If you see something on a app store from someone you never heard of. It might be a talented indie trying to make it on her own, or it might be a whole lot of trash. When you’re digging for gems obviously not every handful of mud holds a prize.

*immature chuckle*

I guess I had just assumed that virtually all apps appeared this way.
You know,

  • perform some meaningless task
  • gain resources
  • trade resources for other resources
  • watch ads for more resources
  • trade resources for things that make the meaningless task 1% more interesting
  • free resources every 4 hours!
  • watch ads anyway
  • see a list of other users and their progress
  • pretty colors!
  • lather, rinse, repeat
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I remember reading about companies pumping out reskinned clones on an industrial level, but with different genres of games and (only) slightly more effort. This is nice variation though, I must say. Less cynical moneygrab and more joke activism (that made them a wee bit of money, but not an excessive amount given all the hours they ended up putting in).

Given that they followed the rules for maximum number of uploads (they could have easily sleazed their way around the limit), and didn’t even really try to reach it (they had periods of activity, but were mostly not submitting anything at all), their total number of games added, at worst, an insignificantly tiny amount of noise to what was already there. I mean, those storefronts are totally unusable to begin with, at least for the kind of browsing this kind of clutter interferes with.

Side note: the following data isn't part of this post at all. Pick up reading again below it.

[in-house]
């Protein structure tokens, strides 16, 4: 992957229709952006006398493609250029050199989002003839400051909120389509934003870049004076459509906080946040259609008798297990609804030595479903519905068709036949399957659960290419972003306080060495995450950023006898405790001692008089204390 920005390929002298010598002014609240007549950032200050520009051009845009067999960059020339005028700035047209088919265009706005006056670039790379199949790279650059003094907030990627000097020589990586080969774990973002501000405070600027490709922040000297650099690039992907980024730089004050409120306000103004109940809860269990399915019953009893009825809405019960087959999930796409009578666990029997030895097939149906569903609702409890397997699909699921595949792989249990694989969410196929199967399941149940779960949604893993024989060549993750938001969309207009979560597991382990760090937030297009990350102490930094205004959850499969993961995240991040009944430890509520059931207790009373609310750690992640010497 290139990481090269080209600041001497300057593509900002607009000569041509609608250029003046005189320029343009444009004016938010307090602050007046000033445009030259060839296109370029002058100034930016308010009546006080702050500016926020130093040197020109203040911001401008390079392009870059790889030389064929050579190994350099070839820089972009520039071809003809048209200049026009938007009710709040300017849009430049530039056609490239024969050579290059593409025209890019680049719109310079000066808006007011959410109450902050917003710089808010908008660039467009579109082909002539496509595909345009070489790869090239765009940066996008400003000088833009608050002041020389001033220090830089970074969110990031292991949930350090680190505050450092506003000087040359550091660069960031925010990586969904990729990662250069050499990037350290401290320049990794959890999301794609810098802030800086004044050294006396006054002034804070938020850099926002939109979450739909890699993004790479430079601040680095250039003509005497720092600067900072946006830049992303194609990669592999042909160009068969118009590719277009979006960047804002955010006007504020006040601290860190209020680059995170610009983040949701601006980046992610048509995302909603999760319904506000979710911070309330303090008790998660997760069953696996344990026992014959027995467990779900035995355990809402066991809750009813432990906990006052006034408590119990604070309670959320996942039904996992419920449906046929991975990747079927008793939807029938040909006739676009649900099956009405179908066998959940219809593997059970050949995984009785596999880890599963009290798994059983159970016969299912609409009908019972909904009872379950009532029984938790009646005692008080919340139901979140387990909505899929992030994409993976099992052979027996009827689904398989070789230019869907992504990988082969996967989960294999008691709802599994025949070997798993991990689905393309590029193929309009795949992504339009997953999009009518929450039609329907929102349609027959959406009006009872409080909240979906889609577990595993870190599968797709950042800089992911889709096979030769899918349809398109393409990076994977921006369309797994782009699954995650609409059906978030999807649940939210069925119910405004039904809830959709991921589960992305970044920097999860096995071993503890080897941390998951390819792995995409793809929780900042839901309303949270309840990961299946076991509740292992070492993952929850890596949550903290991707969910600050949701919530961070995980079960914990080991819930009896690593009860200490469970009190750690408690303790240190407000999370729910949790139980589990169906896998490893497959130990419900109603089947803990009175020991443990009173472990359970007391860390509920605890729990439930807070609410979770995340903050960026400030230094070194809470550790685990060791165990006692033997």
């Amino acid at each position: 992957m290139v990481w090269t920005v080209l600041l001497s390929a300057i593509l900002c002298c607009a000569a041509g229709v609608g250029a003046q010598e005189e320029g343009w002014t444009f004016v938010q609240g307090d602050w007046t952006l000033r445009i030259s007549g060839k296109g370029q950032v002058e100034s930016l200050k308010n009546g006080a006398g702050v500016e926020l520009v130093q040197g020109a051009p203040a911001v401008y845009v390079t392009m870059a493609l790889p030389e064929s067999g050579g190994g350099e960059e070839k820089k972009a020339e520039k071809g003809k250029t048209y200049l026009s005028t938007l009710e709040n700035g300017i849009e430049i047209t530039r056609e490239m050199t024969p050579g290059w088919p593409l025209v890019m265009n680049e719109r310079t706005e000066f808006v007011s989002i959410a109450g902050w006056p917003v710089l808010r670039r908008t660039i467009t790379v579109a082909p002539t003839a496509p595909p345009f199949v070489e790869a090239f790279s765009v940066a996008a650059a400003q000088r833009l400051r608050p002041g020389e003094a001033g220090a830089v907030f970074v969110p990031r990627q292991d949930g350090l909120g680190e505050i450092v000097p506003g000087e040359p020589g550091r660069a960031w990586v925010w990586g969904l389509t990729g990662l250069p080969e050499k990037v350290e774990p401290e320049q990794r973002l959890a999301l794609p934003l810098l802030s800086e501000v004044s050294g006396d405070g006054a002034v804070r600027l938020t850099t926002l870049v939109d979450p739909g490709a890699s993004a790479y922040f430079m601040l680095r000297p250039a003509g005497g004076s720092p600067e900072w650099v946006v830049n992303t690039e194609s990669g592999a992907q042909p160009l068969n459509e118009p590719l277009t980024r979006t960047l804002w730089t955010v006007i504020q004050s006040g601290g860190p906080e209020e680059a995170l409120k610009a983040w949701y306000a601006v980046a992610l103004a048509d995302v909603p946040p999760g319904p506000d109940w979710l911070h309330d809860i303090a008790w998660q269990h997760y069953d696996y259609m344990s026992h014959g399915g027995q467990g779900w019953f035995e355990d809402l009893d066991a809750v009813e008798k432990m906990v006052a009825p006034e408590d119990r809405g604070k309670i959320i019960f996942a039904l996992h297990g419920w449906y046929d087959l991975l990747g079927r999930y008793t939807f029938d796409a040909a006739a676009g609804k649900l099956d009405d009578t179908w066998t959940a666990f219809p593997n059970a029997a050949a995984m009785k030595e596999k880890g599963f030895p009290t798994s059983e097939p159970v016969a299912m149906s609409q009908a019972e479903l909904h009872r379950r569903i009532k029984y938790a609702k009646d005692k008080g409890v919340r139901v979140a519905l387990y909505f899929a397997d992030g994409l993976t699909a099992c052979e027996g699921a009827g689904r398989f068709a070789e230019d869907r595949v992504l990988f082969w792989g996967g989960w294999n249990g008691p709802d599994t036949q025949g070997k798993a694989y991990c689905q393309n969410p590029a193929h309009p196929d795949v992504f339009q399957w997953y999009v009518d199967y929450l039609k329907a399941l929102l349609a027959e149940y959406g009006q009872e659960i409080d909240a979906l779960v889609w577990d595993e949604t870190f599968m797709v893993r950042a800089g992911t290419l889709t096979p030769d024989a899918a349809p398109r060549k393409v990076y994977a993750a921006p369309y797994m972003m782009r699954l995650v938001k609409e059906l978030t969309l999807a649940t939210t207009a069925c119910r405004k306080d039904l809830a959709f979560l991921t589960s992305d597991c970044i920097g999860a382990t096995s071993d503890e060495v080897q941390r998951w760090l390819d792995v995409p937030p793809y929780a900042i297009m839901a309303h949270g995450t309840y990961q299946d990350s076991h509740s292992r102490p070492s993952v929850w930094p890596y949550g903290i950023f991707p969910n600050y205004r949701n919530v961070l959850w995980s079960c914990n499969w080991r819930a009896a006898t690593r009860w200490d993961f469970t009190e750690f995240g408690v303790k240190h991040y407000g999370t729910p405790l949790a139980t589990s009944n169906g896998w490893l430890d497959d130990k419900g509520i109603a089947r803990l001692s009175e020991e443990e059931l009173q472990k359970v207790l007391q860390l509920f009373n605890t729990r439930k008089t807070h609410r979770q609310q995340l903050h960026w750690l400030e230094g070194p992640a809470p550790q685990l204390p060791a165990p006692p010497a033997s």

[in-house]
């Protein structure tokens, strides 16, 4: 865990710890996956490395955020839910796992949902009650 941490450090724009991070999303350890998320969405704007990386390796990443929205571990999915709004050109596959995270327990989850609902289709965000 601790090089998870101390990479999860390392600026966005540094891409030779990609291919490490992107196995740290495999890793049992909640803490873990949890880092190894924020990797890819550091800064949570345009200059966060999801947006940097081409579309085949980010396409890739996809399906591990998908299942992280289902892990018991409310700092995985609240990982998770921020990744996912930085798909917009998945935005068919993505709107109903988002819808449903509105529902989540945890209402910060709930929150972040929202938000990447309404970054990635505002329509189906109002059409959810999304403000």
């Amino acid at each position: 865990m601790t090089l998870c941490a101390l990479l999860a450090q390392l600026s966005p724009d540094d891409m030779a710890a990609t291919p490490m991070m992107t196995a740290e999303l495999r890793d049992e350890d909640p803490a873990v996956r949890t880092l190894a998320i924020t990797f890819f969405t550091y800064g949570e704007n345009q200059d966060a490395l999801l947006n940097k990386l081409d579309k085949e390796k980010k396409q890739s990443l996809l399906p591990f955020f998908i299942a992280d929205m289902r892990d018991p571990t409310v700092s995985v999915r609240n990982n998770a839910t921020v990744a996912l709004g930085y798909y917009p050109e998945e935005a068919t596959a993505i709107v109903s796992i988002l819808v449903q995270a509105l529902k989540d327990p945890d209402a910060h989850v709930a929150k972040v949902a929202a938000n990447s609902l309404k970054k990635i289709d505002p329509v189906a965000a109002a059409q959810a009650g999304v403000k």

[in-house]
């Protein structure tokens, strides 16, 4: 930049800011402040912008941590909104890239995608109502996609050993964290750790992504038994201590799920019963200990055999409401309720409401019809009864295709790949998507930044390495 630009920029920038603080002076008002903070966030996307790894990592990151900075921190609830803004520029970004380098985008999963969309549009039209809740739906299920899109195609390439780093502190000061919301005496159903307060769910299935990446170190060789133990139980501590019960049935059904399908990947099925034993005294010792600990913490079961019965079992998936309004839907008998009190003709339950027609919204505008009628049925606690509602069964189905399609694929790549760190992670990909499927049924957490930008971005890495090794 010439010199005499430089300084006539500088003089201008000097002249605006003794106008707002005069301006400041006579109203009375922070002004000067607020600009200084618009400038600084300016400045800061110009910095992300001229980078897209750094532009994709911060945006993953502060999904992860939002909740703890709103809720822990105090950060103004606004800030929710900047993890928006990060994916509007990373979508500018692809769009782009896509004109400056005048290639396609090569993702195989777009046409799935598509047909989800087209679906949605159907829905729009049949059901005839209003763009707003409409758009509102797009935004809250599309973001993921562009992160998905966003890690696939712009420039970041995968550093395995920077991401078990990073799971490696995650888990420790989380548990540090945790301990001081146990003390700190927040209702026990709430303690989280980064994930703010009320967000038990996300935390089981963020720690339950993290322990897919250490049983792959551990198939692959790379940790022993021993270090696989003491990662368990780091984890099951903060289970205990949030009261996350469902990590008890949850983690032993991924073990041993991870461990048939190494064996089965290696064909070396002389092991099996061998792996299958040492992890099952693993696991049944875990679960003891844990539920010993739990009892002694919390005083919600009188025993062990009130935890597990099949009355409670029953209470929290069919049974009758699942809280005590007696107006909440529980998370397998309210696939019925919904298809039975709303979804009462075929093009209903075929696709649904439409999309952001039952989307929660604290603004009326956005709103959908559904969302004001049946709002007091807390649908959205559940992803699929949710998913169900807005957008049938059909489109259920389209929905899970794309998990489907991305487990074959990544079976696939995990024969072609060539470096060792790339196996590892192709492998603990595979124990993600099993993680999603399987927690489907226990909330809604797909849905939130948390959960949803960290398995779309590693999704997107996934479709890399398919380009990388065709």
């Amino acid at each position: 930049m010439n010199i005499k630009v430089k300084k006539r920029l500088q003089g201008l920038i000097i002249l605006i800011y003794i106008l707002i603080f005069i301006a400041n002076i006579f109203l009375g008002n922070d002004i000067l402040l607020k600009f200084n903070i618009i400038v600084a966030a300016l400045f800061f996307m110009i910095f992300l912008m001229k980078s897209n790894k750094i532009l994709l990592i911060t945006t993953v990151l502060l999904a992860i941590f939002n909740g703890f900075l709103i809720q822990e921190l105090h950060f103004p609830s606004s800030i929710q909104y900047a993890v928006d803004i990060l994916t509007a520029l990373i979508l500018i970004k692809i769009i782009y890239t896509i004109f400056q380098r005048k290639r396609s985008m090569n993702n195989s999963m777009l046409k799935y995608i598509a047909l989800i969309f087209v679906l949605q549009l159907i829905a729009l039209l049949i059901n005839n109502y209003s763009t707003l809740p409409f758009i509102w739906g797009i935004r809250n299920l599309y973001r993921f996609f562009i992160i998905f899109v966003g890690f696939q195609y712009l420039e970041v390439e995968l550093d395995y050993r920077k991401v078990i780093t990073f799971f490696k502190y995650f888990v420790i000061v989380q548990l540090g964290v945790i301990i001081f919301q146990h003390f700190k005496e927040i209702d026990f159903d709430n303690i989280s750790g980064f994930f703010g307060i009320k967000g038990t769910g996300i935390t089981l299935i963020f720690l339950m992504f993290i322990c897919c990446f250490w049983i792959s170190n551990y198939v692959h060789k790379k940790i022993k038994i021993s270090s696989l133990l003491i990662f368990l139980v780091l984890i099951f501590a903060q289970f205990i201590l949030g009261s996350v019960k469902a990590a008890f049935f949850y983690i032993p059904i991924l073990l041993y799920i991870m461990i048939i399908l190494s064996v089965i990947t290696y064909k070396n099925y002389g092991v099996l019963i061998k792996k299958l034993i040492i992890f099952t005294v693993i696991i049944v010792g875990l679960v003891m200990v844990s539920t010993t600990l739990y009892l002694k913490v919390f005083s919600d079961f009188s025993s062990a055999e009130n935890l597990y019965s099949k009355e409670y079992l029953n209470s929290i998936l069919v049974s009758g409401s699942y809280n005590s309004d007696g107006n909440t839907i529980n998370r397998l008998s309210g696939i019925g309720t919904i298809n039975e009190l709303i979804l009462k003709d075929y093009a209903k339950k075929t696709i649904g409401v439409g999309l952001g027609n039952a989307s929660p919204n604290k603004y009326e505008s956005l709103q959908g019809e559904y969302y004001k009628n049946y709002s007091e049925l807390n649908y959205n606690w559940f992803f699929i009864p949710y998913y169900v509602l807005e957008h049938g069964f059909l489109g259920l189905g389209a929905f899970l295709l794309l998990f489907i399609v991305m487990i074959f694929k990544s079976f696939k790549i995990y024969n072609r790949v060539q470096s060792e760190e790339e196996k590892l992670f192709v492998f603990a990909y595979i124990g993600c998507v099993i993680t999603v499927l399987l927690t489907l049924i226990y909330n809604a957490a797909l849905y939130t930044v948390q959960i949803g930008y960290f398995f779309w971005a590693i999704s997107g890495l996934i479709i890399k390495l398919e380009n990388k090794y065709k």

Yeah, I know what you mean. But it’s also been made clear that for certain contexts, quality completely fails to win against sheer quantity. It’s just easier to recognize that, and stay out of those specific contexts/markets entirely, if one can. Increasingly I feel like the trick is recognizing those markets and if one can’t avoid them, at least figuring out how to stay on the periphery of them enough that one can keep doing one’s work.

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An old friend of mine churns out a certain kind of fiction by the bale and dumps it on Amazon, where it appeals to a certain crowd. While I’m not his target audience and have never read any of it (he won’t even tell any of his friends his pen name!), I’ve been assured that it’s neither Shakespearean nor Gibsonian in quality. As a matter of fact, I hear it leans more towards Chuck Tingle. (Hmm … maybe he is Chuck Tingle!)

He actually writes it himself. It may be formulaic, but it’s not auto-generated by an algorithm.

So far it’s bought him a lake home, a good car, and a very nice float plane.

So continue to put effort and pride into your work. Many people do appreciate quality. But like this story, he’s proven there are a huge number of folks that simply don’t care about such things, and the money they part with spends exactly the same.

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Quality always has a hard time competing against good enough when good enough can scale. McDonald’s brings in more cash than any high class restaurant.

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All capitalism in micro.
“You should, just because you can, if and only if it might make money.”